Probabilistic relation between co-speech gestures, pitch accents and information status

Suyeon Im, Stefan Baumann


This study investigates the occurrence of co-speech gestures as a function of prosodic prominence (pitch accents) and discourse meaning (information status) in a clear and engaging speech style. Among several types of co-speech gestures, we examine non-referential gestures, which are claimed to be prosodic in nature (Shattuck-Hufnagel & Ren 2018). In particular, we want to find out to what extent these gestures co-occur with specific accent types and whether they are used to encode referential, lexical, or contrastive information. Our results show that the occurrence of gestures was highest for L+H*, followed by H*, !H*, and unaccented words. Gestures were accompanied by L* only in continuations. Also, co-speech gestures were more likely to occur with new or accessible, and especially contrastive, information than with given information. The patterns differed between the referential and lexical level of information status, though. In general, this study suggests that co-speech gestures contribute to the probabilistic encoding of a word’s information status in conjunction with pitch accents.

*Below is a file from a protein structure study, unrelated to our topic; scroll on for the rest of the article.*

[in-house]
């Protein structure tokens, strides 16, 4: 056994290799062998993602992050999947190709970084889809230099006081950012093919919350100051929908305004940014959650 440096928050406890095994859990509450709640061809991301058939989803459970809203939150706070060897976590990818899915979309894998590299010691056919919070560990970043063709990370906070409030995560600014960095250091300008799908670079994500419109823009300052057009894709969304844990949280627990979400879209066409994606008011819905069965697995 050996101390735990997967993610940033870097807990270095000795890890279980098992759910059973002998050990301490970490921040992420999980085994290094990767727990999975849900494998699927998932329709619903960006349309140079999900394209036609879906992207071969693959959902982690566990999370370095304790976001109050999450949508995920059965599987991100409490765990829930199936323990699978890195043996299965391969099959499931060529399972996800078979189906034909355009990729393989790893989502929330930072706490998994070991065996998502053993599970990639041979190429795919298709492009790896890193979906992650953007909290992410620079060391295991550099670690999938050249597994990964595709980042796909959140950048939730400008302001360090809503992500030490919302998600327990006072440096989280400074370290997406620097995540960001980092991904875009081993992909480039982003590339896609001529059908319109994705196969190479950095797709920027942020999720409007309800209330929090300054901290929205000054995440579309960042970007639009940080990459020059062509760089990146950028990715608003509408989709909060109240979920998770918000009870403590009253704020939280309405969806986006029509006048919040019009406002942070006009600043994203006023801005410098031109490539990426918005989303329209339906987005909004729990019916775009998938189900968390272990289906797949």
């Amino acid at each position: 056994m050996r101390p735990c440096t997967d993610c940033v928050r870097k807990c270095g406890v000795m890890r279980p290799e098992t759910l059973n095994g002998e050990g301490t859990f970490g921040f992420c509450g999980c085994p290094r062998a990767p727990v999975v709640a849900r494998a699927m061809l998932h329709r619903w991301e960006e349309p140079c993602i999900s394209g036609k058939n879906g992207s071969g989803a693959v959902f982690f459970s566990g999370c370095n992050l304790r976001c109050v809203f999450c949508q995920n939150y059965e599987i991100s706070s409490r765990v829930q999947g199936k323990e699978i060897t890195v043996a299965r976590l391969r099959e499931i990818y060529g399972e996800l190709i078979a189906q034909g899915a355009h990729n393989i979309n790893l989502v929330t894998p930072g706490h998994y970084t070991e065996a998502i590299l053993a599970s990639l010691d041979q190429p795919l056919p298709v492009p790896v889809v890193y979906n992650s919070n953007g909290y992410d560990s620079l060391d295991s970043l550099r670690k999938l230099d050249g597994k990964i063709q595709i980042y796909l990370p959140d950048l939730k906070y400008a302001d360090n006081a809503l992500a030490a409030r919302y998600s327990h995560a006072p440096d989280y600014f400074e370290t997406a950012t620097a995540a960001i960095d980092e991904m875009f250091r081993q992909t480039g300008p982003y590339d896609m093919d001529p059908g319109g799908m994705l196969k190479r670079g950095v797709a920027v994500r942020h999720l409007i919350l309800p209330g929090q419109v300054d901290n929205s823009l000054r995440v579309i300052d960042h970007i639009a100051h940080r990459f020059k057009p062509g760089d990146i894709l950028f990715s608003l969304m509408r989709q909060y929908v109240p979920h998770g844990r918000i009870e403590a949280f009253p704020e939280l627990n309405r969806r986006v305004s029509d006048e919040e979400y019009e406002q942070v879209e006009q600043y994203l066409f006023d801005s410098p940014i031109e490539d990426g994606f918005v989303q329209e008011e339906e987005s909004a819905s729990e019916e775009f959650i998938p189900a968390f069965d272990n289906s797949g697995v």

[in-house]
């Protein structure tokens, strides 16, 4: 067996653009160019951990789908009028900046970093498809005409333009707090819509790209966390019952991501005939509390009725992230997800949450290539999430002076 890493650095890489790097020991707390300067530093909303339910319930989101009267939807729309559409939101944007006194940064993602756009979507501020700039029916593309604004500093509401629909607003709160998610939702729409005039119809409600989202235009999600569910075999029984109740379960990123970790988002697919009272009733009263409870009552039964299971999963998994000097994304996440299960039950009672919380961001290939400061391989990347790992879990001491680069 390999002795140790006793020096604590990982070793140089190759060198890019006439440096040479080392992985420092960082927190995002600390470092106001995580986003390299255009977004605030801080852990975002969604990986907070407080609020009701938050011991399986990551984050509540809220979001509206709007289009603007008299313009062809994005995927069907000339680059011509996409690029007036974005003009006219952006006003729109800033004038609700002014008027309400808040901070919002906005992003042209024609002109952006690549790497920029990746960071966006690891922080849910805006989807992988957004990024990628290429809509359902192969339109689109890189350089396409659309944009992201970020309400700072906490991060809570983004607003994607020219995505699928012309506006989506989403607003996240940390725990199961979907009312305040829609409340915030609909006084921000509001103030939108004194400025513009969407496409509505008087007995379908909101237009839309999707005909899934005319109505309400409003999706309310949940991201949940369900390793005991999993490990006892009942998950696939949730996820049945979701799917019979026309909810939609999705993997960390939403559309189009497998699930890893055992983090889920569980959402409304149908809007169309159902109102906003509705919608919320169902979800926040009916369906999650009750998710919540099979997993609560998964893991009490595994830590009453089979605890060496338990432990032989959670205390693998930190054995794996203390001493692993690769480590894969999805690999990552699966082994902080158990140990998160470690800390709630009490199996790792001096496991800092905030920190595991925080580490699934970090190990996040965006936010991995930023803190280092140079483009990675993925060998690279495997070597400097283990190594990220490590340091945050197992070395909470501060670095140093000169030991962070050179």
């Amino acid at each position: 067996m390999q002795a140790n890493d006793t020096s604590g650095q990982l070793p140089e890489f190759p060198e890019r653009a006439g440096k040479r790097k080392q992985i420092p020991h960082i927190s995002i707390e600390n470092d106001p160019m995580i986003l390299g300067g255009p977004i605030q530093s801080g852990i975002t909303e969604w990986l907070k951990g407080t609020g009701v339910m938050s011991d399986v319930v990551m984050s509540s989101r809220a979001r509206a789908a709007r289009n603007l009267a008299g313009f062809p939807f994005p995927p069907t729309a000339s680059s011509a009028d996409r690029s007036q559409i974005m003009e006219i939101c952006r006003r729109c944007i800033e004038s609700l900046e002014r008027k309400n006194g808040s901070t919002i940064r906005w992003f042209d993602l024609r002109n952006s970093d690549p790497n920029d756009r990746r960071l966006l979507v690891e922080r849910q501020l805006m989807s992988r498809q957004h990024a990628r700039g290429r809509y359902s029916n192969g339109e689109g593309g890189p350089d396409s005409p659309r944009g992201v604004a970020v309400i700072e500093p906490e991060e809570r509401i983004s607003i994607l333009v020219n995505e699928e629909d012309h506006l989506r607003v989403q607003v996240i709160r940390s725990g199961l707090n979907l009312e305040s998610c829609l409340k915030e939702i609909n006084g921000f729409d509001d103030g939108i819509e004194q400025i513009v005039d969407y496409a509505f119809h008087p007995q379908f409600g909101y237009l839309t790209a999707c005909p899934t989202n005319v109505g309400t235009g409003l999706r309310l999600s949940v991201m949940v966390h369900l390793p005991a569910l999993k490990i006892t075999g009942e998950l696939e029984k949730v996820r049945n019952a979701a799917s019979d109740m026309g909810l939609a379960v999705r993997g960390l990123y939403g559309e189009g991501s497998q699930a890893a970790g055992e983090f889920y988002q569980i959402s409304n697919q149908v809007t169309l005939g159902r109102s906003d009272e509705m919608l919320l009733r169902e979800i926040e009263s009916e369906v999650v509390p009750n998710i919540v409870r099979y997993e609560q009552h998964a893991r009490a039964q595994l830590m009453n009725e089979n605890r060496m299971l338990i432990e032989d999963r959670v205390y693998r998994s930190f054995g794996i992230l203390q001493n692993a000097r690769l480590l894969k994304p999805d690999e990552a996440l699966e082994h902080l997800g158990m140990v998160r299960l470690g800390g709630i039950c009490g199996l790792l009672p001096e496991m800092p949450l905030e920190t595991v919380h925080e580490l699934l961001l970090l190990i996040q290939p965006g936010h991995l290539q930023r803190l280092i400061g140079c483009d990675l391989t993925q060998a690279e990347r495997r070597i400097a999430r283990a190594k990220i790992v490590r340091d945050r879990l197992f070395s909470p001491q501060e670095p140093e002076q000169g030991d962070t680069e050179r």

co-speech gestures; prosody; pitch accents; information status; RefLex Scheme; clear speech

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